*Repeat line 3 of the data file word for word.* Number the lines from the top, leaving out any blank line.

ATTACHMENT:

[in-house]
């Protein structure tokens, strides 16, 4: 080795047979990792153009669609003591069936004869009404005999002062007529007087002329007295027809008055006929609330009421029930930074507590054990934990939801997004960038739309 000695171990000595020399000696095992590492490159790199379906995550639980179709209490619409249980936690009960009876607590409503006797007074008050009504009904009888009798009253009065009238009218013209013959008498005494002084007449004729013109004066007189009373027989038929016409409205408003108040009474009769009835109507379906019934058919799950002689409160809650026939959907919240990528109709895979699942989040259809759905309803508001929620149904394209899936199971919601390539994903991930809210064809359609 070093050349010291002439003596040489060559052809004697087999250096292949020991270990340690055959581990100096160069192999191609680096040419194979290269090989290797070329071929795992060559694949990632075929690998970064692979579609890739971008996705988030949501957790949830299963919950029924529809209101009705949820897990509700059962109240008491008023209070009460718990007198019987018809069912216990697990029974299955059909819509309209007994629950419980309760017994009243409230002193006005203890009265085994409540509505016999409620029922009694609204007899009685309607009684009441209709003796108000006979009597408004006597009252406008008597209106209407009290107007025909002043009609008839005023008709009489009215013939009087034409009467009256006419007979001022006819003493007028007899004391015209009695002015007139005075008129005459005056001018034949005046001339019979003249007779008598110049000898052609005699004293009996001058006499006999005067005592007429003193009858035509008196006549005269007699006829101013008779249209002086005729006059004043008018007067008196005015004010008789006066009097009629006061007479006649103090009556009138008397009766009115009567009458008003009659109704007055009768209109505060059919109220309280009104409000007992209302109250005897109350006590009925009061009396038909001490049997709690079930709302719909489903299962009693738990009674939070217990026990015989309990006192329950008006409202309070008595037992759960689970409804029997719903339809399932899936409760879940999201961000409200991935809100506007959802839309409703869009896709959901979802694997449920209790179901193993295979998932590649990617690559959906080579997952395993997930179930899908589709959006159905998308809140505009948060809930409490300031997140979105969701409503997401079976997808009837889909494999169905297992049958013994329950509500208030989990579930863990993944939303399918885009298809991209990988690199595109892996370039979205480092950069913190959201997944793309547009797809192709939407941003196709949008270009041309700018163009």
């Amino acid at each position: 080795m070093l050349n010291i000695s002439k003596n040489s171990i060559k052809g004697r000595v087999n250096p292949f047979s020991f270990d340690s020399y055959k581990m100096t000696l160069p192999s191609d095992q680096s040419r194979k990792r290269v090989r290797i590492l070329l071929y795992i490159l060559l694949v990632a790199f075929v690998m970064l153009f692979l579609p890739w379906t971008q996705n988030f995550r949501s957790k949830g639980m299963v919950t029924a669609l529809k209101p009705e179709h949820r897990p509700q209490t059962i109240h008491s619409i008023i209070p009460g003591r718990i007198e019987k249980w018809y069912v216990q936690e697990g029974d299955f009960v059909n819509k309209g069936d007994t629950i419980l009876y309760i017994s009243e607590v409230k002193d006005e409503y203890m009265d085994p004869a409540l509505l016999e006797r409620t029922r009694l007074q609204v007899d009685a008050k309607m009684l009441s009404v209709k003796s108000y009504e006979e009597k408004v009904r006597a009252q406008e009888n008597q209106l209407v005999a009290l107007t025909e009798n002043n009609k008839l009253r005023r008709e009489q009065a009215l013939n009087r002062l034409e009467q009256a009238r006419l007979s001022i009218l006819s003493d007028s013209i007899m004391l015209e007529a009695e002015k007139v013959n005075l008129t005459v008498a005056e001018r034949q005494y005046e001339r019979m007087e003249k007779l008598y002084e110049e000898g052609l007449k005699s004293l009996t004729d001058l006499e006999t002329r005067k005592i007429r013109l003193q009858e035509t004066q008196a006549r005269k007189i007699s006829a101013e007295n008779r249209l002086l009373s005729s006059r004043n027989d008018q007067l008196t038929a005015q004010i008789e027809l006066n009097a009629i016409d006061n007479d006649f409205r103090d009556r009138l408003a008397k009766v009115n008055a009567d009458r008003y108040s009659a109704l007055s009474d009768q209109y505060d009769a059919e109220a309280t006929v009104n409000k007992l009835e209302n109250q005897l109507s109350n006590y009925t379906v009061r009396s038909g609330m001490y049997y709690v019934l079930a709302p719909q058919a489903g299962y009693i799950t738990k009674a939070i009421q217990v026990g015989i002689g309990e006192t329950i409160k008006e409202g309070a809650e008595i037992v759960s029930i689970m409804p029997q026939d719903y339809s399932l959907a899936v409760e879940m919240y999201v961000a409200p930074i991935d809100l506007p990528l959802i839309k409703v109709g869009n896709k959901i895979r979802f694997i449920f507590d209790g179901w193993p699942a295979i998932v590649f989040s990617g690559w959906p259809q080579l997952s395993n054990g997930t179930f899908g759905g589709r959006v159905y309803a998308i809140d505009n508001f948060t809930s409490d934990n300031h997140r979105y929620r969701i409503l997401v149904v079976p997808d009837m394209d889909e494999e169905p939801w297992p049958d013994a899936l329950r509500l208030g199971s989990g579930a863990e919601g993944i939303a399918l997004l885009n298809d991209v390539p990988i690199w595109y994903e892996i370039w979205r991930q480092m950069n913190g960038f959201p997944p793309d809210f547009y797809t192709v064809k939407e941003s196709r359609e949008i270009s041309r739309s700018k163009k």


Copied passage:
């Amino acid at each position: 080795m070093l050349n010291i000695s002439k003596n040489s171990i060559k052809g004697r000595v087999n250096p292949f047979s020991f270990d340690s020399y055959k581990m100096t000696l160069p192999s191609d095992q680096s040419r194979k990792r290269v090989r290797i590492l070329l071929y795992i490159l060559l694949v990632a790199f075929v690998m970064l153009f692979l579609p890739w379906t971008q996705n988030f995550r949501s957790k949830g639980m299963v919950t029924a669609l529809k209101p009705e179709h949820r897990p509700q209490t059962i109240h008491s619409i008023i209070p009460g003591r718990i007198e019987k249980w018809y069912v216990q936690e697990g029974d299955f009960v059909n819509k309209g069936d007994t629950i419980l009876y309760i017994s009243e607590v409230k002193d006005e409503y203890m009265d085994p004869a409540l509505l016999e006797r409620t029922r009694l007074q609204v007899d009685a008050k309607m009684l009441s009404v209709k003796s108000y009504e006979e009597k408004v009904r006597a009252q406008e009888n008597q209106l209407v005999a009290l107007t025909e009798n002043n009609k008839l009253r005023r008709e009489q009065a009215l013939n009087r002062l034409e009467q009256a009238r006419l007979s001022i009218l006819s003493d007028s013209i007899m004391l015209e007529a009695e002015k007139v013959n005075l008129t005459v008498a005056e001018r034949q005494y005046e001339r019979m007087e003249k007779l008598y002084e110049e000898g052609l007449k005699s004293l009996t004729d001058l006499e006999t002329r005067k005592i007429r013109l003193q009858e035509t004066q008196a006549r005269k007189i007699s006829a101013e007295n008779r249209l002086l009373s005729s006059r004043n027989d008018q007067l008196t038929a005015q004010i008789e027809l006066n009097a009629i016409d006061n007479d006649f409205r103090d009556r009138l408003a008397k009766v009115n008055a009567d009458r008003y108040s009659a109704l007055s009474d009768q209109y505060d009769a059919e109220a309280t006929v009104n409000k007992l009835e209302n109250q005897l109507s109350n006590y009925t379906v009061r009396s038909g609330m001490y049997y709690v019934l079930a709302p719909q058919a489903g299962y009693i799950t738990k009674a939070i009421q217990v026990g015989i002689g309990e006192t329950i409160k008006e409202g309070a809650e008595i037992v759960s029930i689970m409804p029997q026939d719903y339809s399932l959907a899936v409760e879940m919240y999201v961000a409200p930074i991935d809100l506007p990528l959802i839309k409703v109709g869009n896709k959901i895979r979802f694997i449920f507590d209790g179901w193993p699942a295979i998932v590649f989040s990617g690559w959906p259809q080579l997952s395993n054990g997930t179930f899908g759905g589709r959006v159905y309803a998308i809140d505009n508001f948060t809930s409490d934990n300031h997140r979105y929620r969701i409503l997401v149904v079976p997808d009837m394209d889909e494999e169905p939801w297992p049958d013994a899936l329950r509500l208030g199971s989990g579930a863990e919601g993944i939303a399918l997004l885009n298809d991209v390539p990988i690199w595109y994903e892996i370039w979205r991930q480092m950069n913190g960038f959201p997944p793309d809210f547009y797809t192709v064809k939407e941003s196709r359609e949008i270009s041309r739309s700018k163009k």